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shyster512
03-04-2008, 16:37
I picked up a boxing of Corsendonk Beer which contained a dark ale and a pale ale. The dark ale was really good, but the pale ale blew me away. I really enjoyed it. Any one else familiar with this Belgiom Brewer?

barturtle
03-04-2008, 18:25
I am quite familiar with Corsendonk, and I too enjoy it from time to time. But I will admit it has been a while, as I always seem to find a new beer to try.

There used to be a saying among a group of beer drinkers that I hang around (though I haven't heard it in a while so it may no longer be true)

If you like your beer chunky, get the small bottles. If you like cardboard, get the 750s.

The small bottles always seemed to have a flocculation problem (though I don't mind it) and the big bottles always seemed to have the slightest of cork taint(but rarely enough to curtail enjoyment.)

Sijan
03-04-2008, 18:38
I don't think I've had the pale ale but I enjoy Corsendonk Abbey Brown Ale quite a bit. But then, I am rather partial to dubbels and not generally a fan of pale ales - at least not hoppy ones.

shyster512
03-04-2008, 18:47
The pale ale sure was not hoppy; I found it very fruity/apple like in nose and taste. It may be a tad sweet on second tasting, but refreshing none the less. I actually bought the boxed pair to try the Abbey Brown, and I, like you, enjoyed the dark, too.

mier
03-05-2008, 03:43
Corsendonk is a so called abdijbier,a beer that has its origin in an abbey or a monastery but is made nowadays by a commercial brewery.Yes they are very tasty.If you like these kind of beers i can recommend you Witkappater enkel,dubbel or triple ,also here very hard to get, or Grimbergen something alike but almost everywhere to get, even in supermarkets.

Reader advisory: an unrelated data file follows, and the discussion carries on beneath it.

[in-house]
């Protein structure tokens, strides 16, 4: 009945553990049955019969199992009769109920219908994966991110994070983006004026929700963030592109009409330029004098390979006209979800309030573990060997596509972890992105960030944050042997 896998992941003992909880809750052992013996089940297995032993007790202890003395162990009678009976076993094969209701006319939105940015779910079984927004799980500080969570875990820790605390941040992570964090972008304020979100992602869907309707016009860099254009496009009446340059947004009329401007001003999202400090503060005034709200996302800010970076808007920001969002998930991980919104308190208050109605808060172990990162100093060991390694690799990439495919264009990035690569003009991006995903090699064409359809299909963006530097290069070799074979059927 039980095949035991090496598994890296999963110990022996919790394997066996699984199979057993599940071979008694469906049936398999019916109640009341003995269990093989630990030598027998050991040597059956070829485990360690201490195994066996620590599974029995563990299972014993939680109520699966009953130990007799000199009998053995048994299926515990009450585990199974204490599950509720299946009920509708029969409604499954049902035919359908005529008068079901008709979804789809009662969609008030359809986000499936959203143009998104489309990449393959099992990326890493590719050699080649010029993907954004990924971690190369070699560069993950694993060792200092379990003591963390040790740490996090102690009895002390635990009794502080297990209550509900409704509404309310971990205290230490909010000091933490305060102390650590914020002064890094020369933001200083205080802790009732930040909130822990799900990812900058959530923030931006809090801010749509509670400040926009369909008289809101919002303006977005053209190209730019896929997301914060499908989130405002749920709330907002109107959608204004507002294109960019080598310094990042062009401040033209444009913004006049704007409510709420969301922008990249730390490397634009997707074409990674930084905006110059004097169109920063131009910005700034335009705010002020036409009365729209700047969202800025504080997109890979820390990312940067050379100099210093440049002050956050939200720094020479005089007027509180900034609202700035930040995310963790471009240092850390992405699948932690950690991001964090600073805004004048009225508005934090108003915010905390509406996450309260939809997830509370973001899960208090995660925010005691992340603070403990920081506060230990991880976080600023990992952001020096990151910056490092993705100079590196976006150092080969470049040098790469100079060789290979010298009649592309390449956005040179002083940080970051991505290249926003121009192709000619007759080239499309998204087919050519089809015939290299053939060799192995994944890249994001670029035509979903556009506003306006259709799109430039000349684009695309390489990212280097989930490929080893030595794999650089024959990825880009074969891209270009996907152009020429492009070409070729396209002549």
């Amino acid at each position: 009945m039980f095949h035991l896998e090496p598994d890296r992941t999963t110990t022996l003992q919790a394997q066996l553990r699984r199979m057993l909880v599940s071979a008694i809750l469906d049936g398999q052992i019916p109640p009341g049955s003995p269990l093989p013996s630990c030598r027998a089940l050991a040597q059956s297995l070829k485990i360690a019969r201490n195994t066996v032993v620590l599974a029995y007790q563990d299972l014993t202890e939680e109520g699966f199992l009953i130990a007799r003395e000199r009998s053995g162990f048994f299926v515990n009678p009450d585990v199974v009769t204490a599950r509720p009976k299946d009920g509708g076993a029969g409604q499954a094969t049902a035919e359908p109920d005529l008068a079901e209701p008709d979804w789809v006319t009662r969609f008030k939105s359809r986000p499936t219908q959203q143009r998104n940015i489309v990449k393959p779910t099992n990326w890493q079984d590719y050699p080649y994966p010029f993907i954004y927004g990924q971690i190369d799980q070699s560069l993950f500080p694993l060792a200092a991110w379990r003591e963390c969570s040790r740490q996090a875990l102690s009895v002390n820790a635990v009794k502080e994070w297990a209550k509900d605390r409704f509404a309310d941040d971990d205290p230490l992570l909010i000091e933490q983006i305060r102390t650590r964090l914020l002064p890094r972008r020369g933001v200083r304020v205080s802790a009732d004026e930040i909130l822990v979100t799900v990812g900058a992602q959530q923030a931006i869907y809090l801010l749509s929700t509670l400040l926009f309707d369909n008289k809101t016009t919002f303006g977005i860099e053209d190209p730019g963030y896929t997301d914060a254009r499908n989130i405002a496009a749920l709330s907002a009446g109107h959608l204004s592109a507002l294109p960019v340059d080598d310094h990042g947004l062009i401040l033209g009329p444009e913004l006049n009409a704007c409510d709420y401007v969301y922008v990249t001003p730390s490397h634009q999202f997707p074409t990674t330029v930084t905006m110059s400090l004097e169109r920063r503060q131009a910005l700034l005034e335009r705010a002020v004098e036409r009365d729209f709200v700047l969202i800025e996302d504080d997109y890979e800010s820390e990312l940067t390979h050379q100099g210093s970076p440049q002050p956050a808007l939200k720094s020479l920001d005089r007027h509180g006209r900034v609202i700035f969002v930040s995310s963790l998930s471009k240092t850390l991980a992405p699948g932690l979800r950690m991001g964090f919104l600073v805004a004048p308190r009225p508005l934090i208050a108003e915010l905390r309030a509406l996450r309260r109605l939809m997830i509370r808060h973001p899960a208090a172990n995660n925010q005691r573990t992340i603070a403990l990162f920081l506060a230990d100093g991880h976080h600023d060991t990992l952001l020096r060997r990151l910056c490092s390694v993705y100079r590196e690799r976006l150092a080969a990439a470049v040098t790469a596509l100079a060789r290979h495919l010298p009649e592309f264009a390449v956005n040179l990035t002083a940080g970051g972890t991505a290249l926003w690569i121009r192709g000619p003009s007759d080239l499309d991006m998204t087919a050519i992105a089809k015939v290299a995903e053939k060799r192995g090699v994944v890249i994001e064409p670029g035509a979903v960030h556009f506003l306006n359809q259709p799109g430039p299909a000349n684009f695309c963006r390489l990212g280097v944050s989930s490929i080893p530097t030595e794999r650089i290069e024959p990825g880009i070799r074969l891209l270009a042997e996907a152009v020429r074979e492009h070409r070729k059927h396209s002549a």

Eric.

Sijan
03-06-2008, 12:24
I picked up a bottle of the pale ale and will try it out as soon as I get over being sick.

TBoner
03-06-2008, 18:05
Belgian pale ales are quite different from American or British pale ales. They are generally malt-driven with a soft, fruity, rounded nose and palate. They work terrifically with pork, FWIW.

Corsendonk brown and pale ales are both exemplary beers. I wish we still got them in these parts.

shyster512
03-06-2008, 18:26
Speaking of pork, I drank a German dark ale about a week ago that smelled just like smoked barbeque pork. It also tasted like smoked barbeque pork- almost undrinkable to me. In fact, I poured most of it out. Now I like barbequed pork to eat, but drinking it was not at all pleasant. I can't remember the name of the ale, but I will not forget the bottle so as to avoid future purchases of this oinker.

Sijan
03-06-2008, 20:17
Sounds like you tried a rauchbier such as Schlenkerla. They are quite different but I like them.

http://upload.wikimedia.org/wikipedia/commons/thumb/c/c5/Aecht_schlenkerla_rauchbier.jpg/312px-Aecht_schlenkerla_rauchbier.jpg

barturtle
03-06-2008, 21:24
That is one of my fav smoked beers. Quite wonderful.

shyster512
03-07-2008, 16:24